It has been quite difficult to keep up with the spate of announcements and other output from OpenText. It is a big company, which reaches into almost every corner of Enterprise Information Management (a subtle but important change from the old label, Enterprise Content Management) and its sub-classes, notably (for my purposes) eDiscovery.
I was away during Enterprise World 2019 in Toronto but caught the flavour of it from the many tweets, press releases, blogs and LinkedIn posts from and about OpenText. It has one of the best and most industrious marketing departments in the business, and one needs to concentrate to keep up.
This post is selective, pointing briefly to a handful of the things which matter most in my corner of the information world.
Let’s start with a post from Adam Kuhn called What’s new in Axcelerate and EnCase eDiscovery Release 16?, which focuses first on the new Predictive Filtering in Axcelerate, helpfully providing screenshots to illustrate his descriptions – why does everybody not do this?
Second, Adam Kuhn describes an exercise undertaken by the EnCase team to cut legacy data storage costs. Armed with a litigation schedule, the team went through “hundreds of boxes full of hard drives that were on legal hold”, most of them no longer containing anything relevant or important. The cost of the exercise, Adam Kuhn says, was justified solely by reduced managed storage facility fees. How much more will be saved in years to come when (say) Data Subject Access Requests (DSARs) under the GDPR can be dealt with briskly and efficiently without starting from those “hundreds of boxes full of hard drives”.
Sticking with the GDPR and Data Subject Access Requests, here is a link to a webinar about DSARs which I moderated for OpenText in the knowledgeable company of Norton Rose Fulbright. Its focus was on that point above about dealing with DSARs “briskly and efficiently”, using technology (like Axcelerate) which was designed for the demands of litigation and regulatory discovery.
Next have a look at an article by CEO Mark Barrenechea covering his keynote speech at Enterprise World 2019. There is a lot in there, but I would point specifically to one thing in his graphic about what he calls the “Information Advantage”. The key words are “We are all information companies”. It is not just Facebook and Google who live by information, nor is it just organisations whose actual business is the collection of data. All organisations have data which they need to classify and secure and, crucially, turn into information.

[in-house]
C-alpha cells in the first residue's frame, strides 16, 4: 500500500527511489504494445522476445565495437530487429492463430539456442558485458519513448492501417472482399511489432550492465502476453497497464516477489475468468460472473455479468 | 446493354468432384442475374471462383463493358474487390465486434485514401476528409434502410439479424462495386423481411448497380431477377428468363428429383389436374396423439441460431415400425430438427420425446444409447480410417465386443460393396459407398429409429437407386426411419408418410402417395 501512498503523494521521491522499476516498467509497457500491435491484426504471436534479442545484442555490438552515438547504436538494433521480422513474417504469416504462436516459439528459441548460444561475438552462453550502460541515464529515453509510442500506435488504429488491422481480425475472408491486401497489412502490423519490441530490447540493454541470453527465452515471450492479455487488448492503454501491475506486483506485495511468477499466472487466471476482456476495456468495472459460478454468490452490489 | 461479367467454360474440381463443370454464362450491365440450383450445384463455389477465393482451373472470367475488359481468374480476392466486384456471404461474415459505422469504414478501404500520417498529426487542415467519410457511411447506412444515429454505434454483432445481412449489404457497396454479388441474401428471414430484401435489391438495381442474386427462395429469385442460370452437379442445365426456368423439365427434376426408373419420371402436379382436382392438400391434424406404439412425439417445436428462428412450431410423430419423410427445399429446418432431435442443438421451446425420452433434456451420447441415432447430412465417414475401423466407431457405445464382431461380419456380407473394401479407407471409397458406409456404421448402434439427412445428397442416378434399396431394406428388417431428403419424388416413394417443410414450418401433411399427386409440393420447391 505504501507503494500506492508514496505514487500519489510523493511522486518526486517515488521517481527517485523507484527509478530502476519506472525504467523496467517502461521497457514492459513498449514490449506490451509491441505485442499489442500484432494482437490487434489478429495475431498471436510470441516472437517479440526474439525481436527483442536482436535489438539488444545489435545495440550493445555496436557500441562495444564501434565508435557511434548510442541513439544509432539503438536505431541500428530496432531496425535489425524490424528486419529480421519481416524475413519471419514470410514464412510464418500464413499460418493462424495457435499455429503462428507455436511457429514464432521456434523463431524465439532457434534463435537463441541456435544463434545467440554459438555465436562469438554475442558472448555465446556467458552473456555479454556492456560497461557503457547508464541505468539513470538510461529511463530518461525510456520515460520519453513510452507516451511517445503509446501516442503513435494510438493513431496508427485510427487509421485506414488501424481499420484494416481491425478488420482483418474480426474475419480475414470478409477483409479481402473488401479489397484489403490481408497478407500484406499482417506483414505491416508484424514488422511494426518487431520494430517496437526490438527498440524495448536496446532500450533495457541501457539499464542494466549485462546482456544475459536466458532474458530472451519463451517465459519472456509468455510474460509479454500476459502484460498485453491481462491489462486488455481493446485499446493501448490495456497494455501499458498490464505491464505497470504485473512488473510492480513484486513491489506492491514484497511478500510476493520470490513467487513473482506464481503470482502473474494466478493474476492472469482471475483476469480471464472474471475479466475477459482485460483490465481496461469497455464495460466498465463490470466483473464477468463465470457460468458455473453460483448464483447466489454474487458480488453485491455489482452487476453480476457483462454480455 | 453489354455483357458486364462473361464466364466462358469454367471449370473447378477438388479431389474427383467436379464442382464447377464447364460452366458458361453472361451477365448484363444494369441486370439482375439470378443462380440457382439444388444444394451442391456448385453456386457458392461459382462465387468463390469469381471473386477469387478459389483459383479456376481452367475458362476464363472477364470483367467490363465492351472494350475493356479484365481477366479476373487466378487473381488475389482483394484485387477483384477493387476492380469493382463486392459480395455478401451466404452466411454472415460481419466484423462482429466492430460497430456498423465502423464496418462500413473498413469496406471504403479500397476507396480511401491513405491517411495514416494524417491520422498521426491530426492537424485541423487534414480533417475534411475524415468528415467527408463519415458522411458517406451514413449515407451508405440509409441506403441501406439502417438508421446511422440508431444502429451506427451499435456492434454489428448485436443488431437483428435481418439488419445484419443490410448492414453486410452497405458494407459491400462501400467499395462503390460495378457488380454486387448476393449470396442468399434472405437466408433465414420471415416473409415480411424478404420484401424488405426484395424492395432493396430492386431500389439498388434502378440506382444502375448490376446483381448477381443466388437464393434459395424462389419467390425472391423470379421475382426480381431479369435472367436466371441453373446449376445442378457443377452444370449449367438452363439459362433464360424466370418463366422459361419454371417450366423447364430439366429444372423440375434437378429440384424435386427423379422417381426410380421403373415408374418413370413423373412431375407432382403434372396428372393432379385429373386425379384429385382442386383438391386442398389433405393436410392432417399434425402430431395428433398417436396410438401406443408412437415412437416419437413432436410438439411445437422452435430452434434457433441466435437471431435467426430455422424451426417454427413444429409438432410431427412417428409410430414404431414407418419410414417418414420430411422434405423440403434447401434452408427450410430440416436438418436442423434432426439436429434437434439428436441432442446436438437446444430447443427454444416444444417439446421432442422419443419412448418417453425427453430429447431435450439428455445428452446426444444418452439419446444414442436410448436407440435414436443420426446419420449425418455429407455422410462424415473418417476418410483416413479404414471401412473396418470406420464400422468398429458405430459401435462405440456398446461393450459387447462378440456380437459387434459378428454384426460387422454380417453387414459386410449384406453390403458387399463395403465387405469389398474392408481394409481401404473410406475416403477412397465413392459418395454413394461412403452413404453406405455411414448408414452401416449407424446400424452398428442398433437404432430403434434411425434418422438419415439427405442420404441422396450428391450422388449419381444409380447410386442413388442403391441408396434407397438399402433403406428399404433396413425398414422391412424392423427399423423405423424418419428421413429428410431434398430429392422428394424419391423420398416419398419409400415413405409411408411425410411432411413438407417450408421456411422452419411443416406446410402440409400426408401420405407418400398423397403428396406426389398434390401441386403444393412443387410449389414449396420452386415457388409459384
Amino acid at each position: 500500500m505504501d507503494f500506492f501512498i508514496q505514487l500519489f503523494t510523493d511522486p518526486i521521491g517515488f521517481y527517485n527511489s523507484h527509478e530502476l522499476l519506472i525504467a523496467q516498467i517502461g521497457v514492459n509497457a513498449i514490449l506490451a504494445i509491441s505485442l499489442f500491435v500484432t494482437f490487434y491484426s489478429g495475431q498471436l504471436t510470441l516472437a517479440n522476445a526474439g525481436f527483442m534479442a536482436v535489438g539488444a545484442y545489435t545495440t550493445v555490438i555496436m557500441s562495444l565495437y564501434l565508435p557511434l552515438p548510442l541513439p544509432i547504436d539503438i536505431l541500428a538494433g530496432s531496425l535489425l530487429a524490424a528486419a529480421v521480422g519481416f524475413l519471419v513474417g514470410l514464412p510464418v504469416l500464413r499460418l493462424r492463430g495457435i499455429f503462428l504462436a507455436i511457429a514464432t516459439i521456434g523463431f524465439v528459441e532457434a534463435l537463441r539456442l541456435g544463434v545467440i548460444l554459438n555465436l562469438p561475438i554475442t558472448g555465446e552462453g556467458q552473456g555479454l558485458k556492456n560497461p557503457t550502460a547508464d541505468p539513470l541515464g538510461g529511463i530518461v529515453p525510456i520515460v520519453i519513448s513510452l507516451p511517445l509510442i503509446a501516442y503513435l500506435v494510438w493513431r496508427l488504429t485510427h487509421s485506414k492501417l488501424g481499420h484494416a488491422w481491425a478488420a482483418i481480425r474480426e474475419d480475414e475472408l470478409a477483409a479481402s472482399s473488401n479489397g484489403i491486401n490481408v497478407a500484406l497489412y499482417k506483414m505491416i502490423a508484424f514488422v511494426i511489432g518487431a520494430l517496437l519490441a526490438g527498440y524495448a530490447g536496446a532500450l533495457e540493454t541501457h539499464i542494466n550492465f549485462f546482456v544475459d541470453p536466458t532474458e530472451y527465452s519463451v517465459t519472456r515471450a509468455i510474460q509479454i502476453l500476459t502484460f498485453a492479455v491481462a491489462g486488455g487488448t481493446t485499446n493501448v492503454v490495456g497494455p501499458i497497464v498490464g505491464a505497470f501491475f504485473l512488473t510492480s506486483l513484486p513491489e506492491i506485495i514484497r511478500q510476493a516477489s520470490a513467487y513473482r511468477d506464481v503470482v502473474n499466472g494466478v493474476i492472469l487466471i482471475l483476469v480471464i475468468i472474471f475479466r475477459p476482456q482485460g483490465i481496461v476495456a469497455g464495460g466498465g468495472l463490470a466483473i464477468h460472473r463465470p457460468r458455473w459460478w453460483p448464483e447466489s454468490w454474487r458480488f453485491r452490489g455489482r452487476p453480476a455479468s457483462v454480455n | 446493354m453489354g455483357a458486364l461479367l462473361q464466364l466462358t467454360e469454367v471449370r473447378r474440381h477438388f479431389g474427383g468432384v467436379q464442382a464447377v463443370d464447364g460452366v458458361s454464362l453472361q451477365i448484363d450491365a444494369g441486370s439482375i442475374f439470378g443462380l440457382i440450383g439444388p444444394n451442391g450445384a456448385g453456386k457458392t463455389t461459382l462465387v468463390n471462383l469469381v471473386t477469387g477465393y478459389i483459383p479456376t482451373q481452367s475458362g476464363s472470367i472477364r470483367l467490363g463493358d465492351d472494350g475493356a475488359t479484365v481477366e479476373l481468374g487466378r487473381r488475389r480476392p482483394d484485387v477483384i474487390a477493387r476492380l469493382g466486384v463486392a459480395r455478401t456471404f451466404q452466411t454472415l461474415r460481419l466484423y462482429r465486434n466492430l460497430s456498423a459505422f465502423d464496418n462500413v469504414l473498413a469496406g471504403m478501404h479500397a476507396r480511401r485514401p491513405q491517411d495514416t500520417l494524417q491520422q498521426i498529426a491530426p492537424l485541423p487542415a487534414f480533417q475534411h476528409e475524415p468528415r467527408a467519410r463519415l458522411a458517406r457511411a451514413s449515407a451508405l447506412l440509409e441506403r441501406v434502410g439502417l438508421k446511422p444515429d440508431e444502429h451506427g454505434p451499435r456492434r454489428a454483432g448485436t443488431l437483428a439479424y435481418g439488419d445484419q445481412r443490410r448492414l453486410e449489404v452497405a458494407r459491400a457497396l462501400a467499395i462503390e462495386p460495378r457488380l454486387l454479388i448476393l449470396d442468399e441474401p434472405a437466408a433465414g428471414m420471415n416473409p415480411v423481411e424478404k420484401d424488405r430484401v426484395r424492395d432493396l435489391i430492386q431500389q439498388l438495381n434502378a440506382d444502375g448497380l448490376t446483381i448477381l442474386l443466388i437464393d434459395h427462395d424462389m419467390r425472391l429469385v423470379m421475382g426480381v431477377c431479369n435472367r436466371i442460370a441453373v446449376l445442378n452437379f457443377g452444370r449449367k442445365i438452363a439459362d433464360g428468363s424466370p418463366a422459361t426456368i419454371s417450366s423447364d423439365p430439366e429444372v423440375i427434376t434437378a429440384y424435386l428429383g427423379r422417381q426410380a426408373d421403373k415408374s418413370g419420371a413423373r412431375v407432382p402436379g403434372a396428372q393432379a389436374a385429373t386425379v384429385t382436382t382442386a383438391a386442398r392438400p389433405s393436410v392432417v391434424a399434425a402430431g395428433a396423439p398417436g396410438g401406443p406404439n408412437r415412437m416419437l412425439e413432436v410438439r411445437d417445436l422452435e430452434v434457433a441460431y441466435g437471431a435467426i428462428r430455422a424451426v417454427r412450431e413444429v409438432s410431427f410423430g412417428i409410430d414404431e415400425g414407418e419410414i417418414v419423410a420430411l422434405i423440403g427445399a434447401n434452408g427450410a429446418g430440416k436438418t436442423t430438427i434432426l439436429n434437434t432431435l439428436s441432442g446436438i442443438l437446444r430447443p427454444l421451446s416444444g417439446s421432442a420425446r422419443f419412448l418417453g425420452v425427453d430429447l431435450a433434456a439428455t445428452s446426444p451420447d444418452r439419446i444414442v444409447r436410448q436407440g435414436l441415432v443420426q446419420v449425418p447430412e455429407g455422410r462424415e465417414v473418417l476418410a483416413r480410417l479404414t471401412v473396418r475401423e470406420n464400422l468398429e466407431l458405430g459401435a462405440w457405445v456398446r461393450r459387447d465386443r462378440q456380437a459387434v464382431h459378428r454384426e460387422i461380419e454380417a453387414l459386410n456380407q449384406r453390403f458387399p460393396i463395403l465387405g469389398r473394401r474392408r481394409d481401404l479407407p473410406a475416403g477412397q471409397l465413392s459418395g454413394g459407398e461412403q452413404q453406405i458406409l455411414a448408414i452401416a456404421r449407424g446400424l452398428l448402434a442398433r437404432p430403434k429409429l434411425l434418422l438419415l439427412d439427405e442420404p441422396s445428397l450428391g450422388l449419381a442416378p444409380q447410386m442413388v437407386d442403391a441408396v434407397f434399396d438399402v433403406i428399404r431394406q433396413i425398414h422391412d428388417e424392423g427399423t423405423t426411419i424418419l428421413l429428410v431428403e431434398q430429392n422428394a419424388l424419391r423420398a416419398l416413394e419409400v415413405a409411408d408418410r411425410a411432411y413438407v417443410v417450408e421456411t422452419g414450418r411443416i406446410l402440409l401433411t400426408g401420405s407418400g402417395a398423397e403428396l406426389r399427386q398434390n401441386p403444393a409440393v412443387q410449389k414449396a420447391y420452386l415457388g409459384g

There is much more on the OpenText website and blogs.
While on the subject of OpenText, I should point you to OpenText Enfuse 2019, which takes place in Las Vegas between 11 and 14 November. I went to this event, and its predecessor CEIC, for 10 years or so and always found it both useful and stimulating. Anyone involved in digital investigations, cybersecurity, eDiscovery, and privacy might usefully attend.
Lastly, I take the opportunity to link to some video interviews which I have done for OpenText and published recently – they cover much the same ground as the articles mentioned above.
One is with Adam Kuhn and called New technologies and their practical applications. Another is with Matt Brunnquell of OpenText on the growing importance of document security. A third, with David Lapresi of Phillips Lytle, is about the need for lawyers to adopt technology and the competitive advantage which the use of technology brings to them. Videos are not a substitute for the written word, but they are a good complement to blog posts and product pages.